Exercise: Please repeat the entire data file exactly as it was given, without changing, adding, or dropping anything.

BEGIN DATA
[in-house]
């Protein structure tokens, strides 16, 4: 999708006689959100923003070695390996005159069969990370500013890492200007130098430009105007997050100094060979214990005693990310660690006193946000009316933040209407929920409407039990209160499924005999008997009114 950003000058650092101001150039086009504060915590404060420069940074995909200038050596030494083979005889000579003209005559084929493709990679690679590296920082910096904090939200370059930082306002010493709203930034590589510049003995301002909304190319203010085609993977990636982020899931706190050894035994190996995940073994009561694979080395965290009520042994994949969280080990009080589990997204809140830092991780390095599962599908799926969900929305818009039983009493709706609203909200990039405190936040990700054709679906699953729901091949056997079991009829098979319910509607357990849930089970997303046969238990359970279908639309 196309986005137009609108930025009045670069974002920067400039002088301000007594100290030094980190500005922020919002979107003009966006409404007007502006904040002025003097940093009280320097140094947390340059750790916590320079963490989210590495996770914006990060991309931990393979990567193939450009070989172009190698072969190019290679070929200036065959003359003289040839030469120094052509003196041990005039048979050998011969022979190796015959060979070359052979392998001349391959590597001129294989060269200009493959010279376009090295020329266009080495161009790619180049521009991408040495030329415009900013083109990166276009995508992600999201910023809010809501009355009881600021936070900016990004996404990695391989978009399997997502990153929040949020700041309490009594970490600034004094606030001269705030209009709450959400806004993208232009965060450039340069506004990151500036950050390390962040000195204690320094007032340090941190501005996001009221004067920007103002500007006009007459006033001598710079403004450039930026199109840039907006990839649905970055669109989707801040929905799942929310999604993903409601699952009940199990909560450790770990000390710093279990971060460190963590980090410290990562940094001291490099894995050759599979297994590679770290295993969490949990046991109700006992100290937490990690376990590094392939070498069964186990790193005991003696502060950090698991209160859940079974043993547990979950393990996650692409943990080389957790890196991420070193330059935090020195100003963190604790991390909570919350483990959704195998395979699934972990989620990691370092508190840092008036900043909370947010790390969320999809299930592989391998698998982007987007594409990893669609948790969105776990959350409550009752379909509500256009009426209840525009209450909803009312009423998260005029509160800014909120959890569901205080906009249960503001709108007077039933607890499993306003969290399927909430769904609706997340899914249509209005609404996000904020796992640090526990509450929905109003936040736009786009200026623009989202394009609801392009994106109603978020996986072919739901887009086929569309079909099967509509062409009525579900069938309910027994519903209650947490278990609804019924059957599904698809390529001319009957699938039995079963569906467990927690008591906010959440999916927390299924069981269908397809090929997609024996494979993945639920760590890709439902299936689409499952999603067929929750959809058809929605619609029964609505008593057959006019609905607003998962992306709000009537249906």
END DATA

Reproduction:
[in-house]
């Protein structure tokens, strides 16, 4: 999708006689959100923003070695390996005159069969990370500013890492200007130098430009105007997050100094060979214990005693990310660690006193946000009316933040209407929920409407039990209160499924005999008997009114 950003000058650092101001150039086009504060915590404060420069940074995909200038050596030494083979005889000579003209005559084929493709990679690679590296920082910096904090939200370059930082306002010493709203930034590589510049003995301002909304190319203010085609993977990636982020899931706190050894035994190996995940073994009561694979080395965290009520042994994949969280080990009080589990997204809140830092991780390095599962599908799926969900929305818009039983009493709706609203909200990039405190936040990700054709679906699953729901091949056997079991009829098979319910509607357990849930089970997303046969238990359970279908639309 196309986005137009609108930025009045670069974002920067400039002088301000007594100290030094980190500005922020919002979107003009966006409404007007502006904040002025003097940093009280320097140094947390340059750790916590320079963490989210590495996770914006990060991309931990393979990567193939450009070989172009190698072969190019290679070929200036065959003359003289040839030469120094052509003196041990005039048979050998011969022979190796015959060979070359052979392998001349391959590597001129294989060269200009493959010279376009090295020329266009080495161009790619180049521009991408040495030329415009900013083109990166276009995508992600999201910023809010809501009355009881600021936070900016990004996404990695391989978009399997997502990153929040949020700041309490009594970490600034004094606030001269705030209009709450959400806004993208232009965060450039340069506004990151500036950050390390962040000195204690320094007032340090941190501005996001009221004067920007103002500007006009007459006033001598710079403004450039930026199109840039907006990839649905970055669109989707801040929905799942929310999604993903409601699952009940199990909560450790770990000390710093279990971060460190963590980090410290990562940094001291490099894995050759599979297994590679770290295993969490949990046991109700006992100290937490990690376990590094392939070498069964186990790193005991003696502060950090698991209160859940079974043993547990979950393990996650692409943990080389957790890196991420070193330059935090020195100003963190604790991390909570919350483990959704195998395979699934972990989620990691370092508190840092008036900043909370947010790390969320999809299930592989391998698998982007987007594409990893669609948790969105776990959350409550009752379909509500256009009426209840525009209450909803009312009423998260005029509160800014909120959890569901205080906009249960503001709108007077039933607890499993306003969290399927909430769904609706997340899914249509209005609404996000904020796992640090526990509450929905109003936040736009786009200026623009989202394009609801392009994106109603978020996986072919739901887009086929569309079909099967509509062409009525579900069938309910027994519903209650947490278990609804019924059957599904698809390529001319009957699938039995079963569906467990927690008591906010959440999916927390299924069981269908397809090929997609024996494979993945639920760590890709439902299936689409499952999603067929929750959809058809929605619609029964609505008593057959006019609905607003998962992306709000009537249906």